Not Knowing Beforehand

Only once in scripture is the phrase “not knowing beforehand” used:

1 Nephi 4:6 “And I was led by the Spirit, not knowing beforehand the things which I should do.”

This verse comes, of course, right before Nephi stumbles onto a conveniently drunken Laban, which happy circumstance allows Nephi to complete the Lord’s command to secure the brass plates.  Nephi didn’t know how he was going to accomplish the Lord’s errand, but he was in the right spot, led by the Spirit, and he was anxious to obey.

The phrase “not knowing beforehand” is also used in the Lord’s most recent parable.

“And yet others reasoned among themselves that they should go and see the place their master had chosen not knowing beforehand what would be there.”

This group (the brick people) also had a difficult errand to perform. But, having gone to the right spot, and being anxious to perform the Lord’s will, they found that the Lord opened the way for them also to complete their task.

Is it coincidental that this phrase, used only once in scripture, is dusted off for use once again in the parable?  It is a memorable verse.  Did the Lord use it wittingly to bring to mind Nephi’s faith and obedience? Is the use of this phrase a shorthand way of communicating what the Lord thinks about the efforts of the “brick people?”

If the Lord’s use of the phrase “not knowing beforehand” is a literary device, it communicates a great deal that is not explicitly said.  In the John Wayne movie, “McKlintock,” the wife (Maureen O’Hara) gets angry and calls McKlintock by his full name: “George Washington McKlintock!” It’s a shortcut for the writers.  They just told us a ton about the character without actually having to say it. They ascribed to the character of McKlintock the nobility, power, and position of our first president.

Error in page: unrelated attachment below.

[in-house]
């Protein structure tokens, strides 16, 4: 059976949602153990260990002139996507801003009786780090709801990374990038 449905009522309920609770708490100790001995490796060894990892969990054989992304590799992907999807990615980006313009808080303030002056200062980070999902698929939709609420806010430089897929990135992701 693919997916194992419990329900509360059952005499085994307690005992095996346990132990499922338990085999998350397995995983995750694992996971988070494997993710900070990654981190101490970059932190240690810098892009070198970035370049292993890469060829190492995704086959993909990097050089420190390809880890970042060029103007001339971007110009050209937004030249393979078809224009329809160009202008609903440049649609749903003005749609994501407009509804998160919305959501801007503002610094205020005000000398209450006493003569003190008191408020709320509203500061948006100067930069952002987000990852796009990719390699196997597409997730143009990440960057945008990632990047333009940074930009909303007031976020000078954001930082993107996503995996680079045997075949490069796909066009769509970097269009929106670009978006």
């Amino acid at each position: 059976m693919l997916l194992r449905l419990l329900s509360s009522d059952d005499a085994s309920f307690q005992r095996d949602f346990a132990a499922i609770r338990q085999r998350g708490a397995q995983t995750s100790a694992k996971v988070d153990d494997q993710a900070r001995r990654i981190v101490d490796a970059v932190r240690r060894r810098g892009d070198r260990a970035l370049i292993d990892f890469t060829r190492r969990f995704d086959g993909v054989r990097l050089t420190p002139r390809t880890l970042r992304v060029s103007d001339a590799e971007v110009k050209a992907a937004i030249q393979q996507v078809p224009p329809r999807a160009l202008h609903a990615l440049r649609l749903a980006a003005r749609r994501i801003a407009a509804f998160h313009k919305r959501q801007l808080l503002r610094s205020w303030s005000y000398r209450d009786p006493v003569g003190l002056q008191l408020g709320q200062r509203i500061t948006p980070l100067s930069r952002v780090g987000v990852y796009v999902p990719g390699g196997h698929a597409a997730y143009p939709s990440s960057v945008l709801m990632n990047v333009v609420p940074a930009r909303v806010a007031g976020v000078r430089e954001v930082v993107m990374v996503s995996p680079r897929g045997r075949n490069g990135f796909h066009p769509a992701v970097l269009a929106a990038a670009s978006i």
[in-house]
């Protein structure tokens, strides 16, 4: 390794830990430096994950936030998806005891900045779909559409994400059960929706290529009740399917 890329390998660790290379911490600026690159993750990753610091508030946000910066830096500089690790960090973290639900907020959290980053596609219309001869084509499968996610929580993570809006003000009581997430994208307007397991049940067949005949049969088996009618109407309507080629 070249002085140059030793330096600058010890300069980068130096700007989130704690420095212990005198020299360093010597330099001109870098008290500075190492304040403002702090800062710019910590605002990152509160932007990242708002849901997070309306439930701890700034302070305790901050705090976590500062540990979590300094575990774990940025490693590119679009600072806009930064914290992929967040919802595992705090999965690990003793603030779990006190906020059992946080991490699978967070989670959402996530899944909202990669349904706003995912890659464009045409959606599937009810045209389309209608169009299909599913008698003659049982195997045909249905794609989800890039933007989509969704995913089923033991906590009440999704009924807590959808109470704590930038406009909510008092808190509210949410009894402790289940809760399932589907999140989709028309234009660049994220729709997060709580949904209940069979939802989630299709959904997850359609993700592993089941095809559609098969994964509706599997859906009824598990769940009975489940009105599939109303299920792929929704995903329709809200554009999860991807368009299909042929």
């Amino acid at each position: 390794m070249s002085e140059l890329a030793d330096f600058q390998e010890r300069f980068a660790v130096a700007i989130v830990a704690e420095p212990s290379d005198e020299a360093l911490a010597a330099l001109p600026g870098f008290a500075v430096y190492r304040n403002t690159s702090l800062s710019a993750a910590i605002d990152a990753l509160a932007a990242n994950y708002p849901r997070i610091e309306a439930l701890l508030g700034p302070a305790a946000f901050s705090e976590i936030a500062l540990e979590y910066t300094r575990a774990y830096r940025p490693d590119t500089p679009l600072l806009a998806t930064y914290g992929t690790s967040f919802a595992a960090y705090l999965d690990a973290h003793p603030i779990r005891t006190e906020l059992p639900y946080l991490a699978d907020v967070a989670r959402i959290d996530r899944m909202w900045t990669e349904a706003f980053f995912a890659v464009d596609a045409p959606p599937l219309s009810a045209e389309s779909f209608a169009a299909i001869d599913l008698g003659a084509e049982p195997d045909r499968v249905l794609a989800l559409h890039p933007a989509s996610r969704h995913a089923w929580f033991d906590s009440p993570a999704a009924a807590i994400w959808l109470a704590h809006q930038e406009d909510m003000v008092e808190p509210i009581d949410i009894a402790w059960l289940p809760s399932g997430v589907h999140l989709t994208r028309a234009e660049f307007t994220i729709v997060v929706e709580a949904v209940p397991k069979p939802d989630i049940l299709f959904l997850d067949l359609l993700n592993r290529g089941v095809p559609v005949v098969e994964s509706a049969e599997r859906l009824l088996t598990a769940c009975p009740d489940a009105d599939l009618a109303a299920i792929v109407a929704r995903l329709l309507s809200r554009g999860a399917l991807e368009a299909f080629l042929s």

In the parable another time saver is used.  The parable seems to be both history and prophecy.  Building the “house” is explicitly producing and agreeing on a guide and standard (“I say to you that there is need for but one house, and I accept the statement you have adopted and approve it as your statement to be added”).  But building the house also appears to be becoming the family of God, and building the future temple (closely related tasks).  If we are reading both an assessment of what we have already done and a preview of what comes next, how do we go about accomplishing those more difficult tasks?  The allusion to Nephi, and his successful completion of the Lord’s errand, tells us:

Don’t murmur; presume the Lord will open a way to complete the assignment; the use of casting lots is an acceptable way to proceed; be willing to use our riches to complete the assignment; don’t get discouraged if powerful men line up in opposition; if an angel yells at us for fighting among ourselves, listen to his criticism; take heart and remember the miracles the Lord has already performed for his people; listen to the Spirit; etc. (1 Nephi, Chapters 3, 4)

Gordon Platt